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South African Journal of Occupational Therapy

On-line version ISSN 2310-3833
Print version ISSN 0038-2337

S. Afr. j. occup. ther. vol.42 n.3 Pretoria  2012




The sources of professional confidence in occupational therapy students



Kathy HollandI; Lyn MiddletonII; Leana UysIII

National Diploma: Occupational Therapy (Vona du Toit College, Pretoria), B(Hons), Occupational Therapy (University Pretoria), M.Education (Higher Education) (University of Natal). Dept of Occupational Therapy, University of KwaZulu-Natal
IIHonours (Nursing) (University Natal), PhD (University KwaZulu-Natal). Dept of Nursing, University of KwaZulu-Natal
IIIB Nursing (University of Pretoria), M Nursing (University of the Free State), PhD (University of the Free State). Professor Dept of Nursing, University of KwaZulu-Natal





INTRODUCTION: While undergraduate training in South Africa places an emphasis on ensuring the competence of occupational therapy graduates, very little attention has been paid to exploring their professional confidence, despite the fact that this has been highlighted as an issue for students. The foundation for professional confidence is laid during student years, and is influenced by a number of determinants, which this study aimed to identify.
METHODS AND MATERIAL: Qualitative methodology was used with a purposive sample of nineteen final year occupational therapy students. Students were invited to participate voluntarily in focus group interviews and/or submit their reflective journal. Five lecturers and six clinical supervisors at the University concerned also participated in focus group interviews. Deductive thematic analysis of the data was undertaken.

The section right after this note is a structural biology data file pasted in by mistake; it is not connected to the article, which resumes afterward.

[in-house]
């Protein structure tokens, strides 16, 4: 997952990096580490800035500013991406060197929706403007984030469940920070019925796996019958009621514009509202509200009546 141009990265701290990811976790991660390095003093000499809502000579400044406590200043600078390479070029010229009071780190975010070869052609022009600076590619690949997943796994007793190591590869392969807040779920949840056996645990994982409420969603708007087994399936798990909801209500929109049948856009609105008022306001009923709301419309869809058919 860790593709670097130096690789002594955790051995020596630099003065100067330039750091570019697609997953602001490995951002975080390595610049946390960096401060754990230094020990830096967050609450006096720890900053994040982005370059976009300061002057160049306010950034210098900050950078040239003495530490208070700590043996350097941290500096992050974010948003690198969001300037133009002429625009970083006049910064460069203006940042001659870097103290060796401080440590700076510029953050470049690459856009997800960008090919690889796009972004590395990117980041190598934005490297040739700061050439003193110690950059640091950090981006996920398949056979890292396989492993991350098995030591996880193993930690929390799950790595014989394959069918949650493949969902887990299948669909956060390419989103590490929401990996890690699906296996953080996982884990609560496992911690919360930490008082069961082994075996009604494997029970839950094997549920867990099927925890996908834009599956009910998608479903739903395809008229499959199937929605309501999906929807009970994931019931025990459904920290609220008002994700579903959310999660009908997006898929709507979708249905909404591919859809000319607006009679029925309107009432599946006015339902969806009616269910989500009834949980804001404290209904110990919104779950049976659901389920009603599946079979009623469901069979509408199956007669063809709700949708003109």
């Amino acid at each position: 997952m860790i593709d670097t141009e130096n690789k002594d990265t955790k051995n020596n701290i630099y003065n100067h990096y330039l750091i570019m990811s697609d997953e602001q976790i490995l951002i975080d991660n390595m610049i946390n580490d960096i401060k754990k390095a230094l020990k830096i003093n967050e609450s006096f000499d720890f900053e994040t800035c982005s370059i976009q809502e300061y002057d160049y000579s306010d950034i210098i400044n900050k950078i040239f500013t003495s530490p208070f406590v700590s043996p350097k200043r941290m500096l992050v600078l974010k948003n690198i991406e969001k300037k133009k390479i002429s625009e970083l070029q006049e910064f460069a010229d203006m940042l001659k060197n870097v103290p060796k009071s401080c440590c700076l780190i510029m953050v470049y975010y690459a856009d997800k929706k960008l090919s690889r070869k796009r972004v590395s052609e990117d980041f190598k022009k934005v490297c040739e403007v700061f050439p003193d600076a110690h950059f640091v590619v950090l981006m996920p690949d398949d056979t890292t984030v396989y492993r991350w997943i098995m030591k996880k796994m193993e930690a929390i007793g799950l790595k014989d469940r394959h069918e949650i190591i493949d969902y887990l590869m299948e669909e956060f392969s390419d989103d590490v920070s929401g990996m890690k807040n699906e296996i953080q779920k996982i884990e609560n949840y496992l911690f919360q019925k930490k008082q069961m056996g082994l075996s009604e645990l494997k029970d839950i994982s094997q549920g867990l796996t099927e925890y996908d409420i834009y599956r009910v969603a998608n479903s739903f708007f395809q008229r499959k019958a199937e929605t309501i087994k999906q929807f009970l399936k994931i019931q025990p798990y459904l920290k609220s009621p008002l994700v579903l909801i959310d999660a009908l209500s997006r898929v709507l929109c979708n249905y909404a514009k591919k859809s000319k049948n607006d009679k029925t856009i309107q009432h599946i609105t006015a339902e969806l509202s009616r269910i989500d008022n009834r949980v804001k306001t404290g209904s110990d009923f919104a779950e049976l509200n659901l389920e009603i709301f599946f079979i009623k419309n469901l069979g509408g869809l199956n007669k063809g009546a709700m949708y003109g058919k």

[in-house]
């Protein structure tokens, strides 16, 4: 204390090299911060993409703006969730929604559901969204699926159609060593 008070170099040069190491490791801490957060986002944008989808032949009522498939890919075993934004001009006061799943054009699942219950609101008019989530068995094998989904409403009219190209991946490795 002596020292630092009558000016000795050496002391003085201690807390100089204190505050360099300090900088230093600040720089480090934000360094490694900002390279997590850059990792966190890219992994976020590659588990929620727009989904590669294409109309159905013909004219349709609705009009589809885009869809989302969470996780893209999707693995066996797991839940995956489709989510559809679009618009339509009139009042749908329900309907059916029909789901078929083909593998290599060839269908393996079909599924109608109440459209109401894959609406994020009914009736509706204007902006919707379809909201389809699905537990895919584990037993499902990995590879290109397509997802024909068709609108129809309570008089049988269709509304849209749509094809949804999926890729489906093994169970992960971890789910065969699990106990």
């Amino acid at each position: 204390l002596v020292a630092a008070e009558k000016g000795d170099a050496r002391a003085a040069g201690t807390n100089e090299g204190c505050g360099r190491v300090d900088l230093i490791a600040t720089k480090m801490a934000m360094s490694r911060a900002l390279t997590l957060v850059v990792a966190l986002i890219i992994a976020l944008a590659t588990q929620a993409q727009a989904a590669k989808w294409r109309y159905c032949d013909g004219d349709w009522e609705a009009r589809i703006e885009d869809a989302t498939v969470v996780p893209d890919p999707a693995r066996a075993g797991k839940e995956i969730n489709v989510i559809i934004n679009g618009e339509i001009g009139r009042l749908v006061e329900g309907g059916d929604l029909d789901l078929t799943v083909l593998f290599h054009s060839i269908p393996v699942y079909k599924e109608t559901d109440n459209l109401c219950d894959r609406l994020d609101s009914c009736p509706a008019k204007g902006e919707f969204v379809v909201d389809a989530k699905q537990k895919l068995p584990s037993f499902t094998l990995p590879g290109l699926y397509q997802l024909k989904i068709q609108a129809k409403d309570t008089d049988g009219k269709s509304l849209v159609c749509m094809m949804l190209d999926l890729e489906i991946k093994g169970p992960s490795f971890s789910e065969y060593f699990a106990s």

RESULTS: Two broad themes emerged. The first theme, external determinants, included clinical experience, relationships with peers, staff and patients, and the changing environment in which they worked. The second theme, internal determinants, included certain identified personal characteristics and influencers. The external and internal sources of professional confidence beliefs were either within the control of the student, or the lecturer/clinical supervisor or the profession.
DISCUSSION: A number of recommendations ranging from re-thinking clinical practicals and supervision are made. These findings have implications for student selection, teaching methodology and experiences, and the professional identity of the profession. Greater formal emphasis needs to be placed on confidence building during the undergraduate experience.

Key words: Professional confidence, occupational therapy students, occupational therapy education, clinical practical, reflective journaling, supervision



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Kathy Holland



This paper is submitted as a partial requirement for the degree of PhD (Health Sciences) at the University of KwaZulu-Natal, Durban, South Africa.

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